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Monetary Policy, Endogenous Inattention, and the Volatility Trade-off

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Author Info

  • William Branch

    ()
    (Economics University of California, Irvine)

  • John Carlson
  • George W. Evans
  • Bruce McGough

Abstract

This paper addresses the output-price volatility puzzle by studying the interaction of optimal monetary policy and agents' beliefs. We assume that agents choose their information acquisition rate by minimizing a loss function that depends on expected forecast errors and information costs. Endogenous inattention is a Nash equilibrium in the information processing rate. Although a decline of policy activism directly increases output volatility, it indirectly anchors expectations, which decreases output volatility. If the indirect effect dominates then the usual trade-off between output and price volatility breaks down. This provides a potential explanation for the `Great Moderation' that began in the 1980's

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Bibliographic Info

Paper provided by Society for Economic Dynamics in its series 2006 Meeting Papers with number 106.

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Date of creation: 03 Dec 2006
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Handle: RePEc:red:sed006:106

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Keywords: optimal policy; expectations; adaptive learning;

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References

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  1. Athanasios Orphanides & John C. Williams, 2003. "The decline of activist stabilization policy: natural rate misperceptions, learning, and expectations," Working Paper Series 2003-24, Federal Reserve Bank of San Francisco.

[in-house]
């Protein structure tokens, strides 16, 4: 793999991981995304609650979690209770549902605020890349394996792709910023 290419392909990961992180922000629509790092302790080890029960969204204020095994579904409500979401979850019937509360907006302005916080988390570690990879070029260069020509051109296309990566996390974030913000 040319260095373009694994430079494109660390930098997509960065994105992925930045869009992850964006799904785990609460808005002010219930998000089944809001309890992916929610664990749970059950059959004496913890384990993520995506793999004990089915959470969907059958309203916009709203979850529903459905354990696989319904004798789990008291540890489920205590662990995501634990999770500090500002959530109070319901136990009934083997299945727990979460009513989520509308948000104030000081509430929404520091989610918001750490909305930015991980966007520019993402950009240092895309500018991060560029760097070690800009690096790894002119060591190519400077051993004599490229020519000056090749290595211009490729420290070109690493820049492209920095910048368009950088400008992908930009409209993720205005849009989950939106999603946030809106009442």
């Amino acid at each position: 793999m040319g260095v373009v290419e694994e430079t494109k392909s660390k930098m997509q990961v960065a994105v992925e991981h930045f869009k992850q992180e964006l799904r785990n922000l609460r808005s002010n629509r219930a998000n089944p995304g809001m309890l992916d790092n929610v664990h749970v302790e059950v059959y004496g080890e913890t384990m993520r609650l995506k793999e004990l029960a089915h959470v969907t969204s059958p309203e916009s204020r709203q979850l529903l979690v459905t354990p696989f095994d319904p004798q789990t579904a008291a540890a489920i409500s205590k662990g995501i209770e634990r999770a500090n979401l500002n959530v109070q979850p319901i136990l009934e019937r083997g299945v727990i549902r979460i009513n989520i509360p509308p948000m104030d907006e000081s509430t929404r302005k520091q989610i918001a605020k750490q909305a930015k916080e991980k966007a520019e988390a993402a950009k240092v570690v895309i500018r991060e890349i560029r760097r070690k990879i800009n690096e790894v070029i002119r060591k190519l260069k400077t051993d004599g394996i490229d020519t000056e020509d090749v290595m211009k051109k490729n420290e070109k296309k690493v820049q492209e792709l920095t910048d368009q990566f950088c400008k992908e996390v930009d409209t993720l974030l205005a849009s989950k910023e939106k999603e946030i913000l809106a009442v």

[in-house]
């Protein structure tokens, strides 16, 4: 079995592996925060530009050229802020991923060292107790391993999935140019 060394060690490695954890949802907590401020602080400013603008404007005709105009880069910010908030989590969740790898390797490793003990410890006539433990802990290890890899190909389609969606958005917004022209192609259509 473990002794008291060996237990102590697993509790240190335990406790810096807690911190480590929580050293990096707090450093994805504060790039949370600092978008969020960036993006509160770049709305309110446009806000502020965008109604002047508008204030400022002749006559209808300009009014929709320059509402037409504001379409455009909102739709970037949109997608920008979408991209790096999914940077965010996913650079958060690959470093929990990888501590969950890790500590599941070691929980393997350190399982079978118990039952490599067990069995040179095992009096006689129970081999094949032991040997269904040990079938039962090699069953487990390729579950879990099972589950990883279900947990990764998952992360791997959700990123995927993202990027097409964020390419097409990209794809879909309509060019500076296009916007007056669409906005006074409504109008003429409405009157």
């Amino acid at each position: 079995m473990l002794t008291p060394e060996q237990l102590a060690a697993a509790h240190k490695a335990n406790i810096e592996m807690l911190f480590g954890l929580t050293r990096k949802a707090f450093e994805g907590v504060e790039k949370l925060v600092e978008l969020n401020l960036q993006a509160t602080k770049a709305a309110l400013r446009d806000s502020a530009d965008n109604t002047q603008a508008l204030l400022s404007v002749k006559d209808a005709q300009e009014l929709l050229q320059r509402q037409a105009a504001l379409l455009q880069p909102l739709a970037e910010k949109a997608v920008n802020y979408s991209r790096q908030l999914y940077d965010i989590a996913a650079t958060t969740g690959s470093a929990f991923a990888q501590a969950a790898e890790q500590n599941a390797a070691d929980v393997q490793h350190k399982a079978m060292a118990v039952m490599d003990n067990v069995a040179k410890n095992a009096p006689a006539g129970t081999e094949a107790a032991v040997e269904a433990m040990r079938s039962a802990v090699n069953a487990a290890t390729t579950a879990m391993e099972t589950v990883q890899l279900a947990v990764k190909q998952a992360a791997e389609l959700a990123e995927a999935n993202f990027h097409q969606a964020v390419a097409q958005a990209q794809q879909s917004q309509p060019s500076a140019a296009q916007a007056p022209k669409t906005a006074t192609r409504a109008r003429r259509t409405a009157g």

2. Evans, George W. & Honkapohja, Seppo, 2002. "Adaptive learning and monetary policy design," Research Discussion Papers 29/2002, Bank of Finland.
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  6. Athanasios Orphanides & John Williams, 2004. "Imperfect Knowledge, Inflation Expectations, and Monetary Policy," NBER Chapters, in: The Inflation-Targeting Debate, pages 201-246 National Bureau of Economic Research, Inc.
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Citations

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Cited by:
  1. Evans, George & Honkapohja, Seppo, 2008. "Expectations, Learning and Monetary Policy: An Overview of Recent Research," SIRE Discussion Papers 2008-03, Scottish Institute for Research in Economics (SIRE).
  2. Pfajfar, D., 2012. "Formation of Rationally Heterogeneous Expectations," Discussion Paper 2012-083, Tilburg University, Center for Economic Research.
  3. George W. Evans & William A. Branch, 2005. "Model Uncertainty and Endogenous Volatility," Computing in Economics and Finance 2005 33, Society for Computational Economics.
  4. N. Gregory Mankiw & Ricardo Reis, 2001. "Sticky Information Versus Sticky Prices: A Proposal to Replace the New Keynesian Phillips Curve," NBER Working Papers 8290, National Bureau of Economic Research, Inc.
  5. Wiliam Branch & John Carlson & George W. Evans & Bruce McGough, 2006. "Adaptive Learning, Endogenous Inattention, and Changes in Monetary Policy," University of Oregon Economics Department Working Papers 2006-6, University of Oregon Economics Department.
  6. Lena Dräger, 2011. "Endogenous Persistence with Recursive Inattentiveness," KOF Working papers 11-285, KOF Swiss Economic Institute, ETH Zurich.
  7. Ricardo Reis, 2009. "Optimal Monetary Policy Rules in an Estimated Sticky-Information Model," American Economic Journal: Macroeconomics, American Economic Association, vol. 1(2), pages 1-28, July.
  8. Alberto Locarno, 2007. "Imperfect Knowledge, Adaptive Learning, and the Bias Against Activist Monetary Policies," International Journal of Central Banking, International Journal of Central Banking, vol. 3(3), pages 47-85, September.
  9. Fabio Milani, 2005. "Learning, Monetary Policy Rules, and Macroeconomic Stability," Macroeconomics 0508019, EconWPA.

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